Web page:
Test and Evaluation of TRUST: Tools for Recognizing Useful Signals of Trustworthiness
Space and Naval Warfare Systems Center Pacific San Diego United States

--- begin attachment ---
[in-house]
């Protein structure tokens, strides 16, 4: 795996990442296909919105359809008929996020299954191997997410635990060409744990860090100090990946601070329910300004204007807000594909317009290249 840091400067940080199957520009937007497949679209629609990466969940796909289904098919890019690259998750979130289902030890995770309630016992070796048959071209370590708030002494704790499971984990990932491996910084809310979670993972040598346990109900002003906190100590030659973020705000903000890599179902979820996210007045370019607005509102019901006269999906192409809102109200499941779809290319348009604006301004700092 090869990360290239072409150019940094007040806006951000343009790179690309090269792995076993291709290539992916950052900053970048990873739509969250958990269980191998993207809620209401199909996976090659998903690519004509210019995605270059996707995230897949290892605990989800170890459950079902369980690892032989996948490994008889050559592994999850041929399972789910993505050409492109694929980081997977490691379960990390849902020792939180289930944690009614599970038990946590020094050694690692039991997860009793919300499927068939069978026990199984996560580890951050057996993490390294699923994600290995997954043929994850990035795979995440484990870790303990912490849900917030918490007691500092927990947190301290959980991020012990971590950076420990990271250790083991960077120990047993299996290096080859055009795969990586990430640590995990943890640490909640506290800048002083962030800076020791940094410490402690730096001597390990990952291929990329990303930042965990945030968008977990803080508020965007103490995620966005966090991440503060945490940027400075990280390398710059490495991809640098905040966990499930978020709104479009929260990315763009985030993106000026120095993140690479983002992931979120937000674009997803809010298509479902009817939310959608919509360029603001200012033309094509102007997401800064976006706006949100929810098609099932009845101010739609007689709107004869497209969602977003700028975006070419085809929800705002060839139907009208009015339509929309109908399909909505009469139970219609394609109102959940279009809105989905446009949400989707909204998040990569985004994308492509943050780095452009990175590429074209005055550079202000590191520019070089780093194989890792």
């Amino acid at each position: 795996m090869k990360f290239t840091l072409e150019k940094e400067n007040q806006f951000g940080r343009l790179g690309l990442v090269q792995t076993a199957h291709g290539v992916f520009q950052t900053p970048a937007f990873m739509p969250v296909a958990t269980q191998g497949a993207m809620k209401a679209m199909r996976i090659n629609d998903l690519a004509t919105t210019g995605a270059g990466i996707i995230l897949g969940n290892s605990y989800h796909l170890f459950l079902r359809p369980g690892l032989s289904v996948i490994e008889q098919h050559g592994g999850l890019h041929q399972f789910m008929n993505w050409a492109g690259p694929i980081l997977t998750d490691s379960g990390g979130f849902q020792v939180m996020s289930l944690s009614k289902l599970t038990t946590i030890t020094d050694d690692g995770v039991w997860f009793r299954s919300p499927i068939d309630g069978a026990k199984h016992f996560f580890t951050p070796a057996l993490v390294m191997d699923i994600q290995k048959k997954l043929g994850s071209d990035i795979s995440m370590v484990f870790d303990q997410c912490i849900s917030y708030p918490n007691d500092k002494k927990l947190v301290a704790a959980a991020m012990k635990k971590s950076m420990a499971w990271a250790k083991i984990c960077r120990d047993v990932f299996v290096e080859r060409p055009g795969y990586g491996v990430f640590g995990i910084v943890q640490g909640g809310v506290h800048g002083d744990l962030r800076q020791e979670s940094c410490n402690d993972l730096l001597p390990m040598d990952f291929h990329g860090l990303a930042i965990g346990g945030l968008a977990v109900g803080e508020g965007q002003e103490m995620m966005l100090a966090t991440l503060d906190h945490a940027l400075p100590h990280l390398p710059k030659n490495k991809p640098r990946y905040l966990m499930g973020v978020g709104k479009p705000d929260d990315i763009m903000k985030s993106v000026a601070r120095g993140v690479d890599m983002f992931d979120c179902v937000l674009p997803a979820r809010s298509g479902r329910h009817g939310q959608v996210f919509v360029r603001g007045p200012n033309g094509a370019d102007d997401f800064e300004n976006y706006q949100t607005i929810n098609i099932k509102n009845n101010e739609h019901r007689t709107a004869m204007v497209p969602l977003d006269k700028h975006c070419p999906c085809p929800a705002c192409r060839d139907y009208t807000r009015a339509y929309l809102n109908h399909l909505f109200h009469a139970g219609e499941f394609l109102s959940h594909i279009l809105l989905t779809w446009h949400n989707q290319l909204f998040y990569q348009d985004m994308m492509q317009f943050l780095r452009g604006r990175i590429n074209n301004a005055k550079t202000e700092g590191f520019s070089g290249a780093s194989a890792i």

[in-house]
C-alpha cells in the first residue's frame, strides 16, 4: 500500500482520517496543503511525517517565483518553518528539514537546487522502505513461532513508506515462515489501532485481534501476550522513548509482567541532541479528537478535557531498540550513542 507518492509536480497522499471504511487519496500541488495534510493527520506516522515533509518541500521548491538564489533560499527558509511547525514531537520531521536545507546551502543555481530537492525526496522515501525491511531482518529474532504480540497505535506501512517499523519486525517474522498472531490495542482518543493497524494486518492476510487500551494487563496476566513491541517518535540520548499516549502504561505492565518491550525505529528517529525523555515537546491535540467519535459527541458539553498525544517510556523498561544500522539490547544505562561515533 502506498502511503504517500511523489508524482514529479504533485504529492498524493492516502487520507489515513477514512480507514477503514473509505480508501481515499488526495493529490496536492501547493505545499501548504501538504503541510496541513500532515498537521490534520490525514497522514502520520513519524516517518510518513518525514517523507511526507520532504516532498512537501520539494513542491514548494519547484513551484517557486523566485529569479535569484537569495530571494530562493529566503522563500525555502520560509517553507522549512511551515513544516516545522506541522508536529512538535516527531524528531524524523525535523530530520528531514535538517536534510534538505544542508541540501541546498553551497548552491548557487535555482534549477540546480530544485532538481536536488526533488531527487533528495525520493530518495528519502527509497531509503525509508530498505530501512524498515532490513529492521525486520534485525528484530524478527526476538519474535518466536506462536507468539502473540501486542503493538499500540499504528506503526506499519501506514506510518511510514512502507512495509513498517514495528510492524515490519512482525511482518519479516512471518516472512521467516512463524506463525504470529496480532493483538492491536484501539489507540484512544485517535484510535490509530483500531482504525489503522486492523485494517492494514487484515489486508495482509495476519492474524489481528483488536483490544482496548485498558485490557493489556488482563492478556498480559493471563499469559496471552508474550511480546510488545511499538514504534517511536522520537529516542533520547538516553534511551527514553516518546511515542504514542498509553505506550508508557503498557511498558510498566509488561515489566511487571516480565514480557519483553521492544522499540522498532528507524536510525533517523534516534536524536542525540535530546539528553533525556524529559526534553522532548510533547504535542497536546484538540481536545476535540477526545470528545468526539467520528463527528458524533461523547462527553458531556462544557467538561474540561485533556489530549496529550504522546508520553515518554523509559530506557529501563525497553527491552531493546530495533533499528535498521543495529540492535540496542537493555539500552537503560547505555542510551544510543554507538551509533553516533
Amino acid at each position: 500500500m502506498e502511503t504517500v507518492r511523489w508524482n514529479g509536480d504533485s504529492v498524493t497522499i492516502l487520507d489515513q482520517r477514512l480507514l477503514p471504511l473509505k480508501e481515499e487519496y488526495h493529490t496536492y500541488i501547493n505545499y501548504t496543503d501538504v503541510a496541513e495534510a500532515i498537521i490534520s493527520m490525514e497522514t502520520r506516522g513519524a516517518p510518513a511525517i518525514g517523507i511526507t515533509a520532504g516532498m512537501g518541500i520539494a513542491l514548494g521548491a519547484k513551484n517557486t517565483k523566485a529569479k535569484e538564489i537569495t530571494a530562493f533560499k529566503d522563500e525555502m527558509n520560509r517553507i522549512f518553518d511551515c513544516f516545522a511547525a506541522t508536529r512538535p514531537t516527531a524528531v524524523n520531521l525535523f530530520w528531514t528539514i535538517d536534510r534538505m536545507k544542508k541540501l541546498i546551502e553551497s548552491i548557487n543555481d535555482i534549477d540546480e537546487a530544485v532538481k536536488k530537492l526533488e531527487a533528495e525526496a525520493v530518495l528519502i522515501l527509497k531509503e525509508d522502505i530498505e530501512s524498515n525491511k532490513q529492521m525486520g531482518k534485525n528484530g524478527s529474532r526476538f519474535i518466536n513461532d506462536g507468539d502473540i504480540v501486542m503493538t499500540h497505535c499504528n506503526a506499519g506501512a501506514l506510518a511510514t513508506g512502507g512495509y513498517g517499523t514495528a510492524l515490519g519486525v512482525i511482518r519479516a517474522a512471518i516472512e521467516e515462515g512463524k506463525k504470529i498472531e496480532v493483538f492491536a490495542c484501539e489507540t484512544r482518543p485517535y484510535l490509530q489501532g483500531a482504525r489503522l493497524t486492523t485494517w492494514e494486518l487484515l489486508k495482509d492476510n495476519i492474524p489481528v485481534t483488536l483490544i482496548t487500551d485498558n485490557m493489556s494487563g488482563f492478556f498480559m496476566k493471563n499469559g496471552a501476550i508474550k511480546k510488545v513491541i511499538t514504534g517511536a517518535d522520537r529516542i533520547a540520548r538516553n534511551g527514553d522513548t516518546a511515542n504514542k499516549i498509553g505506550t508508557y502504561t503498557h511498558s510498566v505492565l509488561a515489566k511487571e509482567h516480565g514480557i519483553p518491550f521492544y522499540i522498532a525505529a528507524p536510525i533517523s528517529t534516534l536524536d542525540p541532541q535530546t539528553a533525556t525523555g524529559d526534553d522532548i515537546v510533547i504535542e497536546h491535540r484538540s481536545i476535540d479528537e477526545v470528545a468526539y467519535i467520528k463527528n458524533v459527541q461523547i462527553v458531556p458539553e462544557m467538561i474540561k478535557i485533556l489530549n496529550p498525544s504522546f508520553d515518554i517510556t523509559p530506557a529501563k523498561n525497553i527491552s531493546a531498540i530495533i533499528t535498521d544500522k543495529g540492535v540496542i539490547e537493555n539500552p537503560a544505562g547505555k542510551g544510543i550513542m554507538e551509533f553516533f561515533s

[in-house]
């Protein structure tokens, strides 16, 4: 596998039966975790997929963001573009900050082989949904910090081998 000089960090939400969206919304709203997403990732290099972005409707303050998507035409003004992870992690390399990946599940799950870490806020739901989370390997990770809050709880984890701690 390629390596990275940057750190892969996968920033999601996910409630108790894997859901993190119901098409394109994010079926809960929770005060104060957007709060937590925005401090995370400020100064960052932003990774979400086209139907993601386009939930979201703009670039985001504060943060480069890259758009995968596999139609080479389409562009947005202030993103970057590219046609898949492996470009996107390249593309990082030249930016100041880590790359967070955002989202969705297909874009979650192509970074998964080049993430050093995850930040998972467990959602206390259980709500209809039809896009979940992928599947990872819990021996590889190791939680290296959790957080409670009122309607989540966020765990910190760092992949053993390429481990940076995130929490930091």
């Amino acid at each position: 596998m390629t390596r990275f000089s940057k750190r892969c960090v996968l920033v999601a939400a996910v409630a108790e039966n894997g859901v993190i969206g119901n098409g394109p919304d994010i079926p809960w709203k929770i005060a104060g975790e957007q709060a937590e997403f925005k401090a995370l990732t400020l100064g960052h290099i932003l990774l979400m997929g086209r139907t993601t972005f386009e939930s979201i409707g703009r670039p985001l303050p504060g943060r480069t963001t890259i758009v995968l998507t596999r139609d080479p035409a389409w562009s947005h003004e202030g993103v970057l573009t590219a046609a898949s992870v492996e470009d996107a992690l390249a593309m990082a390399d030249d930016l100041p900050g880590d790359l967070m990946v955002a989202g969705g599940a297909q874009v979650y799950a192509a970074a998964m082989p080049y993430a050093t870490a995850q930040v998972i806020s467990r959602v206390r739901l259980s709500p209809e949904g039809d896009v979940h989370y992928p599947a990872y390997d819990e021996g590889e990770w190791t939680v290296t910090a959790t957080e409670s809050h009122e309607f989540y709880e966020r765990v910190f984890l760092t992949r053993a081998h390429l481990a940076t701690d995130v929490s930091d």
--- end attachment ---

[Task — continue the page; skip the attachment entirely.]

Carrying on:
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This study focuses on the measurement of trustworthiness. The report focuses on testing, research and evaluation of a new research method for measuring and requiring trust between individuals. Not only did this study attempt to understand the holistic neural, psychophysiological, psychological, and behavioral underpinnings of the nature of trust, but more broadly, enhance understanding of the social dynamic of human interaction vital to the success of everyday life, especially in the defense and intelligence community context. The study was adapted from a well-evaluated game theory paradigm Prisoners Dilemma. The Prisoners Dilemma puts study participants in a situation where they must decide to trust or not trust an assigned partner. Their decisions and the decisions of their partners, to trust or not trust are determined by the amount of monetary compensation participants were given at the end of the experimental session. The study goal was to evaluate the extent to which particular behavioral, psychological, physiological, and neural signals are related to trust between two people. Many areas were studied for this report, including frontal alpha power asymmetry, electroencephalography EEG, high- and low-frequency and RR interval of heart rate, electrocardiography ECG, skin conductance levels and Galvanic Skin Response GSR, oxytocin and cortisol concentrations, and psychological state questionnaires. These areas were investigated using three different methodological transformations one examining raw signals, and two adjusting the signals to baseline minus baseline and divided by baseline. Applied throughout the report are six hypotheses derived from Social Exchange Model. The six hypotheses are provided in the report.